When we hear someone say ‘see the gift’ in autism, we are often extremely critical,
maybe even irritated and angry about such ‘insensitive and ignorant’ comment. I was one of those folks that had a difficult time with this comment during my first training. Surely, autism being a gift was only when the child was high functioning and had those amazingly out-of-this-world talents- but not for the ‘regular low functioning kiddo’ where parents could not communicate, could not get the child potty trained, much less get affectionate reactions- truly, that could not be seen as a gift…
However, after working my way through Isaacson’s books, I learned more and more what he meant when developing the concept of ‘seeing it as a gift’ my mind was profoundly changed. Through his journeys, it seemed he was trained and guided to open his mind, to engage with so many different perspectives, and finally to meet his child where he was at and celebrating moments of incredible powerful emotions together.
I connected when he described the struggles, the incredible strains, the immense uncontrollable frustration that crept into their lives- because that is human, that is what we all go through, that is what connects us as human race. The difference is that Isaacson developed compassionate mindfulness to mastery, that he learned to celebrate the good and enjoy the moments that were successful, like when Rowan rode Betsy by himself and Rupert ‘stood, heart racing, and stopped her. A rider. I could have cried.’ (Isaacson R., The Long Ride Home, 2016)- it did not even dawn on me with my neurotypical teens that a moment like this could be so powerful and yes, such a gift.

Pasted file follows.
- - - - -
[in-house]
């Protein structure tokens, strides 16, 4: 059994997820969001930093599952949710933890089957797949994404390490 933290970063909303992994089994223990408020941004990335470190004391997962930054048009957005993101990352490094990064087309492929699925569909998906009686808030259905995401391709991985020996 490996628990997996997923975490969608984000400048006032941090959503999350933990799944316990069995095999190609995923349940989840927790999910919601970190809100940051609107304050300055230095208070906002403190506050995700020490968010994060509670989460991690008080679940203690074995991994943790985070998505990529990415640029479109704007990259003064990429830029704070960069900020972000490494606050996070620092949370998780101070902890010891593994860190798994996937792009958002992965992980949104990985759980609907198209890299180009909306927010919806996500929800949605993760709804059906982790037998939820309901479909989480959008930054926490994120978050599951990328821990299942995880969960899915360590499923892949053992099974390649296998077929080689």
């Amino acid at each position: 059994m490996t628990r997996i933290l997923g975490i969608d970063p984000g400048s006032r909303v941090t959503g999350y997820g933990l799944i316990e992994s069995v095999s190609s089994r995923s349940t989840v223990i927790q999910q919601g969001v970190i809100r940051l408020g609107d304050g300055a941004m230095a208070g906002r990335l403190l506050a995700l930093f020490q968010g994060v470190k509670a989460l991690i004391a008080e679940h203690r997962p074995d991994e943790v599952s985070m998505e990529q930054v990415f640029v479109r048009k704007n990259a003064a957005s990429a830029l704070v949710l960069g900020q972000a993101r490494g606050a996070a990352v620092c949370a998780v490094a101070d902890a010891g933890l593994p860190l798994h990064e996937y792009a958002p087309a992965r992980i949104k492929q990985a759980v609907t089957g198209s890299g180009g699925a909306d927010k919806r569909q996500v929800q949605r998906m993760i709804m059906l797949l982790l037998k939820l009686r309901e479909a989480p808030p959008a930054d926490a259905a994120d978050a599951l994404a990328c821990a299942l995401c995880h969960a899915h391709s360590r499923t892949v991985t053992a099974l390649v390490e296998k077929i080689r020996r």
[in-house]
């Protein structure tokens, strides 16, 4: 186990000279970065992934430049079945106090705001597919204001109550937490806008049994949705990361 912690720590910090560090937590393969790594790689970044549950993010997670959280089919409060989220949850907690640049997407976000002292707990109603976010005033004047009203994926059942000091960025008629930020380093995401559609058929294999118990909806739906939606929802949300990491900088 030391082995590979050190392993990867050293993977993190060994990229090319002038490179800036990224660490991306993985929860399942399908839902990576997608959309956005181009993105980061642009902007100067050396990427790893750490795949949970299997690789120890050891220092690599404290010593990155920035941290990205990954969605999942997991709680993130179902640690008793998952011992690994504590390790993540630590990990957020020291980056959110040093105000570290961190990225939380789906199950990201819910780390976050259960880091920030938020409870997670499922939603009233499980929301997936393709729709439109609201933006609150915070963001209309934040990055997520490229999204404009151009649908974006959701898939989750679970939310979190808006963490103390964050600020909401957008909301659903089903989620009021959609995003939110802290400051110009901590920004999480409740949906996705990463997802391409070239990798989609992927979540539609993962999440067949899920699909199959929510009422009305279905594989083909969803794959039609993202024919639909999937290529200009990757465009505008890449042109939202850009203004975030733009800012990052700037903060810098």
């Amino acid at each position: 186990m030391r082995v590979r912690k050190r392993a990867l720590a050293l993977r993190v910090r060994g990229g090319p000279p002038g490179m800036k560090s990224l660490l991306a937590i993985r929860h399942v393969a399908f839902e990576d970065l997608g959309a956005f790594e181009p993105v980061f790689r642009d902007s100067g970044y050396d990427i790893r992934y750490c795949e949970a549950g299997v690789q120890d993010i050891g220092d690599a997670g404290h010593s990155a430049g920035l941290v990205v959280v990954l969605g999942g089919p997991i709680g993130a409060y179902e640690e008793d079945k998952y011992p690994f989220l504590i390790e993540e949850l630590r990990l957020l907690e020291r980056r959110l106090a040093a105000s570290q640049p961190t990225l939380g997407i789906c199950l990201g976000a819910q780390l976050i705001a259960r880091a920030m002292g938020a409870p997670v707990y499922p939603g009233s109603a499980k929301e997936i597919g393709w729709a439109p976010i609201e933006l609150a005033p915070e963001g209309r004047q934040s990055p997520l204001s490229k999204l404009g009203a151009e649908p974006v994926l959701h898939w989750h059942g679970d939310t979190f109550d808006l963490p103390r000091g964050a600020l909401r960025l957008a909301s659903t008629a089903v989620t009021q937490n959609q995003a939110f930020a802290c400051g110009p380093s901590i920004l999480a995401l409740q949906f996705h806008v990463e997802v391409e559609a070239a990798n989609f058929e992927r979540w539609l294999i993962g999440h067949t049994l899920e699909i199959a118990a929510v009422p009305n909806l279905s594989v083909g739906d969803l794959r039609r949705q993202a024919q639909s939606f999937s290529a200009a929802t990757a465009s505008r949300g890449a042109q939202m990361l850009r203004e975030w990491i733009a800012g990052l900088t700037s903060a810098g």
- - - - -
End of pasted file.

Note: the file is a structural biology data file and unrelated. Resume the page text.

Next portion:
There are folks that simply live more passionate than others, they suffer much stronger and love wholeheartedly, laugh louder, cry more intensely- and I think some autistic children guide us to do so- to place more value on what we experience. To get something from them: a look, a handshake, a calm moment... lets us experience our entire range of emotions in deeper and more intense emotions.
As human race, we tend to focus on the negative, on the downside, on the comments that hurt us, on the bad in our lives. It is proven that our brain is wired to remember the bad things more than the good things and it takes training to go against it.
If we could just refocus our mind! One very simple example: Discussing my dislike for hyenas (and really, they are not the cutest animals on the planet) trying to defend my stands in a small circle of friends, one pointed out the talents of the animal, the fascination he had with them, and finally one pulled out a puppy picture of a hyena which totally mooted my point. There is beauty in them, yes even cuteness- who would have thought...
Strolling home after what seemed just a playful conversation, I reflected on this experience: We do get so focused on the negative, and why? What is it that we get from it besides suffering and misery? The same in schools- what do negative thoughts really bring us? If we can be more mindful, realize the bad and focus on the gifts that are still hidden in our lives and are much more pleasurable, we can support others to be more positive.
I noticed when I have a growth mindset for my students, it is contagious! My students start believing in themselves as well. When I start by describing some fun activities from my classroom rather than complain about my always chatty class- it changes the conversation to be inspiring rather than wearing everyone out. Teachers get excited and creative rather than drawn down the spiral of negativity.
When Isaacson talks about seeing ‘the gift in autism’ he does not demean the difficulties and challenges that come with having an autistic child (he certainly knows all about it)- rather, I think he tries to enlighten and share the amazing moments and learning that come out of challenges that can help us become better human beings.
When we open our minds a bit and challenge ourselves to see the beauty in the world around us, life becomes a whole new experience and we can celebrate and accept our differences.